Saxophone Fingerings and First Notes | Beginner/Refresher Course Lesson 4 – Better Sax

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First Notes

In this lesson I’m going to show you the saxophone fingerings for a bunch of notes to get you started playing the saxophone.

So far we’ve learned how to set up our reed and mouthpiece properly in Lesson 1, How to form a good saxophone embouchure and get our first sounds in lesson 2, and how to setup the instrument and play with a good posture and hand position in lesson 3. If you haven’t gone through those lessons yet, I recommend you do so now.

In the previous lesson we left off playing  the note D. Which is 1 2 3 | 1 2 3 and the octave key

For these saxophone fingerings, I refer to index, middle, and ring finger as 1 2 and 3 respectively in both hands starting with your left hand which is on top.

You may notice that when you play a D on your saxophone it is not the same note as a D on a piano or guitar.

That’s because the saxophone is a transposing instrument

You may also notice that a D on the alto saxophone does not sound the same as a D on a tenor or soprano saxophone. 

That is because different saxophones transpose differently.

For now, don’t worry about that let’s focus on one thing at a time.

In the video I demonstrate everything on the alto first and then tenor so you can play along with either of those. It’s important to note that the fingerings and note names are identical for all saxophones.

Saxophone Fingerings

Notes in music follow the the first 7 letters of the alphabet A B C D E F G. These correspond to the white keys on the piano.

We already know D so let’s start with that one, and work our way down the alphabet.

D is 123 123 and the octave key which is this one here that gets played by pivoting the tip of the thumb.

Remember, take a deep breath, set your firm yet relaxed embouchure and then blow the note. You’ve got to use enough air to get a good sound, but you don’t want to over-blow either.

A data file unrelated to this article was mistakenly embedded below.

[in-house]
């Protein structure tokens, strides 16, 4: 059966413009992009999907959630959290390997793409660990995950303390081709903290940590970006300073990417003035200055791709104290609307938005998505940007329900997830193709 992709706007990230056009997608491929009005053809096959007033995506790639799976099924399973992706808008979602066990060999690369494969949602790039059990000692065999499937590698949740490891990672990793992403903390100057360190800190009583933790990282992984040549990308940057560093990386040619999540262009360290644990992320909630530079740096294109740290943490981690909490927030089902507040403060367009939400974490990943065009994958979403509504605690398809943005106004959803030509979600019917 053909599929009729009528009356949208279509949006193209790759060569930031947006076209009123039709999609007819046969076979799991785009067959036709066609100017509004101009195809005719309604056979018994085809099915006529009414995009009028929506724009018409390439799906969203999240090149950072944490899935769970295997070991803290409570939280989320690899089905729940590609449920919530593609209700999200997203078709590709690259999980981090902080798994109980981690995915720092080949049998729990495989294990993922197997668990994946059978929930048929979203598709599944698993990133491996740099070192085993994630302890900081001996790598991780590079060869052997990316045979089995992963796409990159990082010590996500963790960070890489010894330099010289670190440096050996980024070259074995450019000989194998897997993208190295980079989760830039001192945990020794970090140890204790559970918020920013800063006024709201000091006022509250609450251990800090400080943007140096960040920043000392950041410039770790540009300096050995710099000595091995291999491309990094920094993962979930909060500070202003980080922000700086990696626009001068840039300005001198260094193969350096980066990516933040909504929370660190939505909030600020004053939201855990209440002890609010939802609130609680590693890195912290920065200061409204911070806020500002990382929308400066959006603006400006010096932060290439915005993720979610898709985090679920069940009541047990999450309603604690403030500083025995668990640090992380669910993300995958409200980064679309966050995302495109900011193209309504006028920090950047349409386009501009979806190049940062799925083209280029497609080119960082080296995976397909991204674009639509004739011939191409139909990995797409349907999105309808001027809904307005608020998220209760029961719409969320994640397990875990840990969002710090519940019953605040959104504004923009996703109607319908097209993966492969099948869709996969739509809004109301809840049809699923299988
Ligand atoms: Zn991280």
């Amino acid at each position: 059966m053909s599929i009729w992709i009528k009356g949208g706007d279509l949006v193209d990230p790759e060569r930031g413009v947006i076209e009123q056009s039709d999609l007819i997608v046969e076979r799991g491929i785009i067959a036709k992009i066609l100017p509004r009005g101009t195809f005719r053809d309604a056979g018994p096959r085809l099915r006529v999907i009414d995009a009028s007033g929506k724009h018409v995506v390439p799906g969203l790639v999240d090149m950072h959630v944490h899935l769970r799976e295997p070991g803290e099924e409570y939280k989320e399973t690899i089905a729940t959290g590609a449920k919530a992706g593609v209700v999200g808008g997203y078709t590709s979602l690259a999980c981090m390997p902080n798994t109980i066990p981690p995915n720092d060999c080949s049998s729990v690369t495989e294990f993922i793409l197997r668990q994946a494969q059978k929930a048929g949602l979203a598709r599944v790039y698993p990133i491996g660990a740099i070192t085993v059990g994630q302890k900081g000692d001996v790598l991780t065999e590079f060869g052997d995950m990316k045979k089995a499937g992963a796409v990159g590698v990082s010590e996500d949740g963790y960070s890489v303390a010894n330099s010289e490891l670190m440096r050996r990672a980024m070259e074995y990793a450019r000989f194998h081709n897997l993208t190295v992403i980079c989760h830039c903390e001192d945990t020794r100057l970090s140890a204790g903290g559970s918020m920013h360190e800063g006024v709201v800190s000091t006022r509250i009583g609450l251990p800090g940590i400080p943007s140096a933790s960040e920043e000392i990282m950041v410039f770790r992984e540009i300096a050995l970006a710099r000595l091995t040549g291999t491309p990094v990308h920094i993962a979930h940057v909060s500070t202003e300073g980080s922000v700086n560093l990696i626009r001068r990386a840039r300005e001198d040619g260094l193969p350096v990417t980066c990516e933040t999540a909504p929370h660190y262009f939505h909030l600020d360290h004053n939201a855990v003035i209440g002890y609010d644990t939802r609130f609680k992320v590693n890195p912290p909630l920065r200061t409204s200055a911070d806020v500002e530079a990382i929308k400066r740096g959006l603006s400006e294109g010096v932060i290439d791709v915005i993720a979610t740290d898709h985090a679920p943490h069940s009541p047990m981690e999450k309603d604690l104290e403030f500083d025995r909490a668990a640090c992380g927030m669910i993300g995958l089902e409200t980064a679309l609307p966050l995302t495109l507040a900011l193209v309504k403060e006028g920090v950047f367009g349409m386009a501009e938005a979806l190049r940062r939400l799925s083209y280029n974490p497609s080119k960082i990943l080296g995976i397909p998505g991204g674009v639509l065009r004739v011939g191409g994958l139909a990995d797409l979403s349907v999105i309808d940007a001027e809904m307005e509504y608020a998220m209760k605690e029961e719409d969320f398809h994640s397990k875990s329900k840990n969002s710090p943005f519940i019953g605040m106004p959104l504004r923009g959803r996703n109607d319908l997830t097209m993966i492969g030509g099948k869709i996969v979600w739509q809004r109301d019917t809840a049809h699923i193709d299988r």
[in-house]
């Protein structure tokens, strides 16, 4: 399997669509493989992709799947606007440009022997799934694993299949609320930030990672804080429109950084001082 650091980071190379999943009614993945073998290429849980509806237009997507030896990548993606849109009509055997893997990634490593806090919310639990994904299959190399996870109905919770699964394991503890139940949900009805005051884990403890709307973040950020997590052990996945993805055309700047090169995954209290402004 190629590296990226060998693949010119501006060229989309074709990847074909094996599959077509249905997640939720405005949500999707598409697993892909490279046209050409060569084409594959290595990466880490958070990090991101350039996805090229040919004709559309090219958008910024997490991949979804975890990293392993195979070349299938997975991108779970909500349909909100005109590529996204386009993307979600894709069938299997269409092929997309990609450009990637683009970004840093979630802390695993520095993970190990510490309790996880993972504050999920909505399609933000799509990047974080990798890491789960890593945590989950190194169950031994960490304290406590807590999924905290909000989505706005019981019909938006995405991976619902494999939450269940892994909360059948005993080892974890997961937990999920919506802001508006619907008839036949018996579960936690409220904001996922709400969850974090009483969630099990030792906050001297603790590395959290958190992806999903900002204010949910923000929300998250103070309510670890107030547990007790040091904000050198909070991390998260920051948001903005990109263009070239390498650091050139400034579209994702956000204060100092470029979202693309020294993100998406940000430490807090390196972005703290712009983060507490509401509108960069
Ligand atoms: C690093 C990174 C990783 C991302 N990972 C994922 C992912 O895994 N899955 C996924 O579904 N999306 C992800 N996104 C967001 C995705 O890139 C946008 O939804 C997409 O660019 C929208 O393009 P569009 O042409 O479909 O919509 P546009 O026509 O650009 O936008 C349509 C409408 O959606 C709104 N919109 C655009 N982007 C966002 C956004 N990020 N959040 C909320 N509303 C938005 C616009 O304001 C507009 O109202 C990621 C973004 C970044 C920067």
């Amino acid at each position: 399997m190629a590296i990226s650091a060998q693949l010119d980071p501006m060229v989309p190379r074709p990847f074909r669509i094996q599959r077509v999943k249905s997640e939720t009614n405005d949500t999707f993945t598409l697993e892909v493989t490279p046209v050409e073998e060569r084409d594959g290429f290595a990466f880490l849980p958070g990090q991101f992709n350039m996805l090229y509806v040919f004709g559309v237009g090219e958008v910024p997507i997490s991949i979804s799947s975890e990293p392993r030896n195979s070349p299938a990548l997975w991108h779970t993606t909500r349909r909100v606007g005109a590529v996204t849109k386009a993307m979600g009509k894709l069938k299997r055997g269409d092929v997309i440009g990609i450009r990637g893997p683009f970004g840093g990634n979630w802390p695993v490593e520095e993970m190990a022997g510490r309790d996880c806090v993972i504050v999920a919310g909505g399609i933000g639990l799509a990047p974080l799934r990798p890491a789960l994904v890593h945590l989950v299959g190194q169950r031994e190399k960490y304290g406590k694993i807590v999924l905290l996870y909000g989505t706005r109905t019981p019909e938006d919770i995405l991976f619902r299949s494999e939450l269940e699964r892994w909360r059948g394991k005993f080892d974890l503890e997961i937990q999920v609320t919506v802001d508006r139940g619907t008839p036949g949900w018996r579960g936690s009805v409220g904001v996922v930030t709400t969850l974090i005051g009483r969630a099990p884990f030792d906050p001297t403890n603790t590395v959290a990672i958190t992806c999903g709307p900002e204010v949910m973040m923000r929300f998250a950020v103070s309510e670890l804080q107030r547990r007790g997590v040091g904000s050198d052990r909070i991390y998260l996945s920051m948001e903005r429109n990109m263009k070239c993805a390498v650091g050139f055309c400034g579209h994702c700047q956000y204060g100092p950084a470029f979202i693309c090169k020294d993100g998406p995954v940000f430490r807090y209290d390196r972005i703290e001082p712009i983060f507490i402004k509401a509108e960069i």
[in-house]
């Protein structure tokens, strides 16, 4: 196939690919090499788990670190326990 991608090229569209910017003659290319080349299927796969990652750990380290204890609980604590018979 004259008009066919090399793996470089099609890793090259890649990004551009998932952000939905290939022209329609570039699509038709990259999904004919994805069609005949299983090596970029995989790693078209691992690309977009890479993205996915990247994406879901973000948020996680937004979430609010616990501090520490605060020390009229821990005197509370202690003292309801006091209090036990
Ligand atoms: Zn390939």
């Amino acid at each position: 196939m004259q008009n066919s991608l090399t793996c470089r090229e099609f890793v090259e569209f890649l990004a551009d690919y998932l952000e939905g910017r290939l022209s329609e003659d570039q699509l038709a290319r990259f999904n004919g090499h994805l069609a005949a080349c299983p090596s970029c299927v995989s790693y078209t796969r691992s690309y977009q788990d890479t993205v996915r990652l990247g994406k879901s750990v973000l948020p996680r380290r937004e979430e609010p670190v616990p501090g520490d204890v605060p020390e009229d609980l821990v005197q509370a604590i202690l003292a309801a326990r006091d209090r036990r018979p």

Let’s play and hold each note for 4 beats.

C

Moving down the alphabet, our next note is going to be C. 

C is played with one finger, our middle finger in the left hand or 2. So lift up everything else including the octave key.

When playing C or any note that has a lot of open keys, be sure to rest your fingertips lightly on the pearls of the keys you are not pressing down.

Don’t leave those fingers up in the air. Check yourself in the mirror to make sure.

B

Next note down the alphabet is B. B is played with our index finger or 1 in the left hand.

Again, make sure your other fingers are resting lightly on the key pearls.

A

Moving along, the next note is A. Now things get a lot simpler. we just add the next finger our middle finger. So A is 1 2 in the left hand.

Deep breath, don’t bite down on the reed.

G

We’ve come to the end of our 7 letter alphabet, so when we go down from A we get G and G is played 123 in the left hand. We just add another finger again.

Check your posture make sure you are not tensing up.

As our notes get lower, the amount of air required to play each note increases slightly so you may find it more difficult to hold these lower notes out for as long. So get in the habit of filling your air tank up completely with each breath you take.

F

Our next note is F as I’m sure you expected and we just add another finger this time in our right hand. 123 1 is the fingering for F.

Big breath good finger position and posture, firm yet relaxed embouchure. Blow.

E

Next note, you guessed it, E. Add one more finger in your right hand. 123 12 is our fingering for E.

D

And that brings us back to D. If you add the third finger in your right hand you get what we call low D. It’s just like the first D we learned but it’s played without the octave key and sounds lower. An octave lower in fact. Hence the reason for the name octave key.

The Octave Key

This octave key is fantastic. It’s one of the reasons why the saxophone is a very well designed instrument. In fact, the saxophone is the only instrument in the band or orchestra with a button that makes whatever note you play jump up an octave. Genius.

In case you don’t know, an octave is the distance between 2 notes that share the same name. So from my low D to high D the distance or interval is an octave. And on the saxophone by adding the octave key, my low D jumps back up to where we started.

And I know you have probably figured this out already, this trick works for all of the the other notes I showed you.

So let’s play them. 

Starting on D with the octave key, (otherwise known as middle D) We are going to play our way up the alphabet.